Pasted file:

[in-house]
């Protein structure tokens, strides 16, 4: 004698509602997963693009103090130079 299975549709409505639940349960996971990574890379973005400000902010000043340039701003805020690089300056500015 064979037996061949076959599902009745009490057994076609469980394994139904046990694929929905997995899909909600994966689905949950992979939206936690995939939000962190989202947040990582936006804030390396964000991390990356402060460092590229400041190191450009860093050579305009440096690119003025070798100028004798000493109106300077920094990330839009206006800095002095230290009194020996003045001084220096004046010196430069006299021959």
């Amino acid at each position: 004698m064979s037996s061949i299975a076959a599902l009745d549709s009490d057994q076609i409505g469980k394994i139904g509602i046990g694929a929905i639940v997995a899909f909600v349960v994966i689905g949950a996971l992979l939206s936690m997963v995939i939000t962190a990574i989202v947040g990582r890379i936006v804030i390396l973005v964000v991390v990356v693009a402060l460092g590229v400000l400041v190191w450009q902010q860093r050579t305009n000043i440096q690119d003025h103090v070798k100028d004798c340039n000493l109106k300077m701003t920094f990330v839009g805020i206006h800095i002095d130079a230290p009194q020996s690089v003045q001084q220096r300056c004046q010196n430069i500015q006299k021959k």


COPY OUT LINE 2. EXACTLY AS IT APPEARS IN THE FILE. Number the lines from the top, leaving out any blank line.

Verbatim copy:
């Protein structure tokens, strides 16, 4: 004698509602997963693009103090130079 299975549709409505639940349960996971990574890379973005400000902010000043340039701003805020690089300056500015 064979037996061949076959599902009745009490057994076609469980394994139904046990694929929905997995899909909600994966689905949950992979939206936690995939939000962190989202947040990582936006804030390396964000991390990356402060460092590229400041190191450009860093050579305009440096690119003025070798100028004798000493109106300077920094990330839009206006800095002095230290009194020996003045001084220096004046010196430069006299021959």